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Sew4Home Designer, Alicia Thommas was pondering a pillow one day, as she is often known to do, when a thought struck her. ‘This poor little pillow’s so plain,’ she mused. ‘It needs a new look, a fresh take, a … new wardrobe!’ Thus was born a Sew4Home exclusive: the Pillow Jacket. It’s like an outfit for your pillow. The jacket slips over a complimentary fabric-covered pillow to create a new and unique, layered look. This adorable pinafore version is our debut version.

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Sew4Home Designer, Alicia Thommas was pondering a pillow one day, as she is often known to do, when a thought struck her. ‘This poor little pillow’s so plain,’ she mused. ‘It needs a new look, a fresh take, a … new wardrobe!’ Thus was born a Sew4Home exclusive: the Pillow Jacket. It’s like an outfit for your pillow. The jacket slips over a complimentary fabric-covered pillow to create a new and unique, layered look. This adorable pinafore version is our debut version.

We love how the Pillow Jacket can give one simple throw pillow the flexibility to mix and match fabrics and create a virtually endless variety of combinations. Change out the base pillow’s jacket to match a room’s new color scheme, to freshen up your decor for the change of seasons, or just because it’s fun to play dress up; especially when you don’t have to keep track of those pointy little Barbie® shoes.

Sewing Tools You Need

  • Any Sewing Machine (we recommend the Janome Sewist 500)

Fabric and Other Supplies

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  • ½ yard of 45″ wide fabric for inside pillow front panel: we used Patty Young’s Andalucia in Paprika Tiny Dots
  • ½ yard of 45″ wide fabric for inside pillow back panels: we used Patty Young’s Andalucia in Paprika Tiny Dots
  • ½ yard of 45″ wide fabric for pillow “jacket” and straps: we used Patty young’s Andalucia in Petal Mod Blooms
  • ½ yard eyelet trim: we used a 4″ white eyelet
  • ½ yard wide ric rac in coordinating color to jacket print: we used a deep pink
  • All purpose thread
  • 16″ x 16″ pillow insert
  • 2 apx. 1″ buttons for jacket straps
  • See-through ruler
  • Fabric pencil
  • Iron and ironing board
  • Hand sewing needle
  • Straight pins
  • Scissor or rotary cutter and mat

    Getting Started

    NOTE: All our instructions are based on using a 16″ x 16″ pillow form.

    You can either draw the following rectangles directly onto your fabric with a fabric pencil or make a paper pattern for each, pin them to your fabric and cut around the patterns. We suggest folding your fabric in half lengthwise to make a folded piece 22½” x 18″. Then you can line up all your pieces and make fewer cuts. If you have a strong directional pattern as we did, make sure all your pieces are running the same way.

    Cutting

    1. From the Paprika Tiny Dots, cut one piece 17″ x 17″ for the pillow front.
    2. From the Paprika Tiny Dots, cut two pieces 12½” x 17″ for the pillow envelope back.
    3. From the Petal Mod Blooms, cut two pieces 4″ x 17″ for top band of pinafore jacket.
    4. From the Petal Mod Blooms, cut two pieces 10″ x 17″ for bottom panel of pinafore jacket.
    5. From the Petal Mod Blooms, cut four pieces 3″ x 15″ for jacket suspenders.
    6. Trim ric rac to 17″.

    Diagram

    Create a Test Buttonhole

    1. Before you make a buttonhole on your actual project, it’s a good idea to make a test buttonhole to make sure all of your settings are accurate.
    2. Meausure the size of your button from one side to the other (the diameter).
    3. Calculate the size of your buttonhole, using this formula: diameter of button + ¼”. In our sample, our chosen button measures 1″ across, so the buttonhole will need to be 1″ + ¼”or 1¼”. NOTE : If you have a thick or oddly shaped button, you will need to make your buttonhole slightly longer.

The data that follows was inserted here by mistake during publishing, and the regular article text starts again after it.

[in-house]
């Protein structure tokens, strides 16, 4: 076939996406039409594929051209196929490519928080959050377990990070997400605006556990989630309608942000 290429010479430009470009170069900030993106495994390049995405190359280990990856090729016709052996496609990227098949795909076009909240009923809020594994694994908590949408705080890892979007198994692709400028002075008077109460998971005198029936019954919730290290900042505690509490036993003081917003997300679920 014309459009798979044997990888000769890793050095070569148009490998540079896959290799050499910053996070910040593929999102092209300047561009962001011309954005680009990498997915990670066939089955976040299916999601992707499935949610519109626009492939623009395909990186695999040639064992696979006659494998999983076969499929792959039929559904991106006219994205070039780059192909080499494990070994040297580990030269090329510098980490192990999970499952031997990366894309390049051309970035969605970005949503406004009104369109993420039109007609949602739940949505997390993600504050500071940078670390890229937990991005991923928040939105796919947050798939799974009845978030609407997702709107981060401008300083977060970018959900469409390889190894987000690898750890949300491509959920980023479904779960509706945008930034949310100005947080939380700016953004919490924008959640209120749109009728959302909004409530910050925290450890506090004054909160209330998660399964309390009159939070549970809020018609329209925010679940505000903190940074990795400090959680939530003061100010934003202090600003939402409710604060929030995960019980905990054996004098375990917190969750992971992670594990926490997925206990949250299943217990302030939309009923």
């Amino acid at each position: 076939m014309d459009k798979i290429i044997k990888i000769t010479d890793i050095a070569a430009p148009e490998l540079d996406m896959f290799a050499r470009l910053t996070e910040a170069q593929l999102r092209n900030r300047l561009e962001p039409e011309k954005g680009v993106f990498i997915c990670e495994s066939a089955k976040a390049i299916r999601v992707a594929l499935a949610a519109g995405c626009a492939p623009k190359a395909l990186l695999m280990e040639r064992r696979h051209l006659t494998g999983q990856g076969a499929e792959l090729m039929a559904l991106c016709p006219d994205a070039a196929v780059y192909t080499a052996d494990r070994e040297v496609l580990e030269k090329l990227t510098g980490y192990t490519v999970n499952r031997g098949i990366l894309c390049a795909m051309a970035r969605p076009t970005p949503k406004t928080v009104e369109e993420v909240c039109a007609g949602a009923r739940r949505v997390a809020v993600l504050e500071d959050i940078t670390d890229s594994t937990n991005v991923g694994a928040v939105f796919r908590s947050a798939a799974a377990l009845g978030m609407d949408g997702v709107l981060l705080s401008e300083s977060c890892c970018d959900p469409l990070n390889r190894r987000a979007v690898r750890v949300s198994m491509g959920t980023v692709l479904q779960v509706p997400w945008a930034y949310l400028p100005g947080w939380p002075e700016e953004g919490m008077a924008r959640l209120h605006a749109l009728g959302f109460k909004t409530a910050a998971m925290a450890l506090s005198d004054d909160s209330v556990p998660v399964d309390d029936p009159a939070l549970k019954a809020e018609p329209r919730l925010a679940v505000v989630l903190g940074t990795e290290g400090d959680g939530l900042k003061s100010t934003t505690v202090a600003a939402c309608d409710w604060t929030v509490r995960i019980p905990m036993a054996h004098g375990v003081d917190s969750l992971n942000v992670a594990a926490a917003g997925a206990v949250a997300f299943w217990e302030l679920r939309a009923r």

4. Using your chosen button, and following the buttonholing instructions included in your sewing machine’s manual, stitch a buttonhole on a scrap of test fabric. For additional tips on creating the perfect buttonhole, read our tutorial, How to Make a Buttonhole.
    5. Test that your chosen button fits well through your sample buttonhole. If the buttonhole seems too snug, you’ll need to make the buttonhole slightly longer. Make any adjustments to the buttonhole, stitching a new sample if necessary.
    6. Write down the settings that worked best for your buttonhole, for use in the project below.

    At Your Sewing Machine & Ironing Board

    Create the inside pillow cover

    1. Take one piece of your pillow back fabric and turn under the right side of the fabric ½” along the entire width of the piece (the 17″ side in our sample). Press.
    2. Fold under an additional 1½” and press.
    3. Edgestitch along the folded edge to make a clean double-turn hem.
      Diagram
    4. Repeat steps 1-3 with the other piece of pillow back fabric.
    5. Take both back pieces and overlap the hems to yield the correct finished height (17″ in our sample). Pin hems together.
      Diagram
    6. Working as close to the edge as possible, stitch the sides of the hems together to secure and create one piece. It’s easier to work with one piece when stitching the front of the pillow to the back.
      Diagram
    7. Place the pillow front right sides together with the pillow back piece created above.
    8. Using a ½” seam allowance, sew around all four sides of the pillowcase.
    9. Trim all four corners of the pillow.
    10. Using the envelope opening on the back, turn the pillow covering right side out. Push out the trimmed corners from the inside to make nice, square corners on the outside. Use your finger or a blunt-edge tool, like a large knitting needle.
    11. Insert the pillow form through the envelope closure and fluff out the corners of the pillow covering evenly.

    Create the trim for the pinafore

    1. First you need to create gentle gathers in the eyelet trim.
    2. Iron the eyelet trim. At your sewing machine, choose a Straight stitch and set the length of the stitch to long. On my machine this is anywhere from 6 to 8.